A center column, extended less than 3" or so, won't likely make any difference in stability, especially if you use Mirror Up, as you should do for any macro shot. The center column would allow you to make crude height adjustments with the legs, and then fine tune with the center column. My 3" suggestion is an attempt to put that in context. You don't want to get too lazy with the center column .
The main drawback of the center column is the resulting inability to get very low, lower than the height of the center column. You can at least partly solve that with a short center column and that works well with using it for fine tuning only, and not as a replacement for a too short tripod, which is where most people get into stability troubles.
The other thing you can do is to use one or, even better, two focusing rails of some sort.
You can get a fancy (and expensive!) focusing rail like the RRS rail, or the Kirk FR-1 (which I use). You can put two together, at right angles, in order to fine tune both working distance and side to side composition without moving the tripod.
Alternately you can get one or two long rails, with Arca-Swiss style clamps, to do the same thing for much less money but giving up the fine tuning ability.
If your typical macro is more around, say, 1:3 then simple long rails and clamps should provide enough precision. If your interests are more along 1:1, or even tighter with tubes, then the extra expense of the focusing rails, and especially the RRS rail with it's very fine "micrometer adjustment" may be worth the extra expense.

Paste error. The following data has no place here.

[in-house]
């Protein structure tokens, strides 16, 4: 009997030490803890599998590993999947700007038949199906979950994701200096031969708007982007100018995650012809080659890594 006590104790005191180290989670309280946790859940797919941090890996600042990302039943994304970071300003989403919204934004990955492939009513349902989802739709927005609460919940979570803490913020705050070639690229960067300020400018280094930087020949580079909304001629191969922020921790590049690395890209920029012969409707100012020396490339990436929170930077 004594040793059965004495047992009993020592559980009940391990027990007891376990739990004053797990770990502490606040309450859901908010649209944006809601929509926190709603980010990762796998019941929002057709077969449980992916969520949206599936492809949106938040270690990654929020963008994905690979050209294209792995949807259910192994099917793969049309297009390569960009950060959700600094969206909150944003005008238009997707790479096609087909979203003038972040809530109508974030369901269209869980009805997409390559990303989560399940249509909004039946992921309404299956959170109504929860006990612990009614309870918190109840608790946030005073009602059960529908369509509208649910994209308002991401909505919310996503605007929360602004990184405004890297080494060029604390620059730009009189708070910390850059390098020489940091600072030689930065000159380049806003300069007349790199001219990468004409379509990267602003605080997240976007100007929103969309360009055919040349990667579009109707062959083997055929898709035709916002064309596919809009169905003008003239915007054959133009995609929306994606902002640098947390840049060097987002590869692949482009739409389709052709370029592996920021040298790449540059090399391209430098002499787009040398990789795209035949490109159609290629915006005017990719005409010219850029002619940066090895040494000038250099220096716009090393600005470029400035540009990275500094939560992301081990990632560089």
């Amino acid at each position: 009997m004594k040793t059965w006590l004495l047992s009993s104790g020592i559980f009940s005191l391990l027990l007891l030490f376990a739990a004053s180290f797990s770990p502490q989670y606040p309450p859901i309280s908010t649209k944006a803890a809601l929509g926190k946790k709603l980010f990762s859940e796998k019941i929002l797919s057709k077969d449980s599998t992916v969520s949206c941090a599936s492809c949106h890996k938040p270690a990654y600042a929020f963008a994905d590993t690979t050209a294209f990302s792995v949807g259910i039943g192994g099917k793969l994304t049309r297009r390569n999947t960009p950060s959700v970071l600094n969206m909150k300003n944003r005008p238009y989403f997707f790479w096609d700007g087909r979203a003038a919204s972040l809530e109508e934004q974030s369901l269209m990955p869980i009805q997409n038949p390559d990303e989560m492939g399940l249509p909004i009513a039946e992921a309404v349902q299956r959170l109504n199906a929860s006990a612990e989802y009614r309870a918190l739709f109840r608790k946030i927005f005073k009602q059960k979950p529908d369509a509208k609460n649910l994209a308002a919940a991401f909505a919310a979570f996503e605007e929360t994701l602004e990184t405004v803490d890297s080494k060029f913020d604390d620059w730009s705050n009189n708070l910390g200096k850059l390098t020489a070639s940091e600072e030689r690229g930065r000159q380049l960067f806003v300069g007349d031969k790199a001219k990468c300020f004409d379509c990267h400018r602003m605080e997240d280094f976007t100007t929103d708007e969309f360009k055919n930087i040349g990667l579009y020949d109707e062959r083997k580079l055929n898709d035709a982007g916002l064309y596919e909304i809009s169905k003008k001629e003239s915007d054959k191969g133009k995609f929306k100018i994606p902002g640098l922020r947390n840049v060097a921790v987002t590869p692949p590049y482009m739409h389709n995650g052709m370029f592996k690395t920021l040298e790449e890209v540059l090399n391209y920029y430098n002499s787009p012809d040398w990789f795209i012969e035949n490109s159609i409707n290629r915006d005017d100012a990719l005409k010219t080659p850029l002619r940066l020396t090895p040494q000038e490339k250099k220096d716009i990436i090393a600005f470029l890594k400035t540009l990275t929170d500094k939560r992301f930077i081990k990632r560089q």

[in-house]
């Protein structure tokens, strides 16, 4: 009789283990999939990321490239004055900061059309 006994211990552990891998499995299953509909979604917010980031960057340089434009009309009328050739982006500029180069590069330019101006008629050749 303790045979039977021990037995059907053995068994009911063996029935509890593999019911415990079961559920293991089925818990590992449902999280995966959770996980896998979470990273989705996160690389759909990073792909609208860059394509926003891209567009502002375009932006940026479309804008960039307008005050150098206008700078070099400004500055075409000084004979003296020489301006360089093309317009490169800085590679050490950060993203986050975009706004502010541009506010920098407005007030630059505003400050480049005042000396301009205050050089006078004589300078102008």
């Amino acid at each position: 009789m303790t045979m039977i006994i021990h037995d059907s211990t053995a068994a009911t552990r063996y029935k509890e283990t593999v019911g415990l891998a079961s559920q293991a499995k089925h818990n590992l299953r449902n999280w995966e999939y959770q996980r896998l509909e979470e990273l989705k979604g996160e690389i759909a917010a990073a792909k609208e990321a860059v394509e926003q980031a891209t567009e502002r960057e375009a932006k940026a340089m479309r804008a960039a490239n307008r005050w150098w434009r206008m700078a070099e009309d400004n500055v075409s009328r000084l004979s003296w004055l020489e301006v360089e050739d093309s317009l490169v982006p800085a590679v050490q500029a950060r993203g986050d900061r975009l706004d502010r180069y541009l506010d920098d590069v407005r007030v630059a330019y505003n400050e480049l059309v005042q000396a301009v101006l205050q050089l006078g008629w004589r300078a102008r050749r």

The Kirk FR-1 has a more crude focusing rail mechanism which may actually work faster if time is of the essence, but apparently does not have the Swiss Watch precision of the RRS rail. I generally find the Kirk rail good enough and I bought it for something more along the lines of 1:2 on a copy stand where I wanted fast response. Plus RRS, at the time, had indefinitely suspended production of their rail (this was many years ago).
One of the drawbacks of most Nikkor macro lenses is that they change focal length as the working distance changes. The effect is that without a focusing rail to easily change the working distance it can be very frustrating to do a simple composition. That because moving the tripod changes the composition (to what you want), but then refocusing changes it again, to something other than what you wanted .
The final conclusion is a series of iterative attempts and without a focusing rail that can be very frustrating and tiring. Particularly when working close quarters where it takes some thought and effort to move the tripod even a fraction of an inch. One you've used any sort of focusing rail to do this without having to move the tripod you will never look back . And that is true even when in the best of health.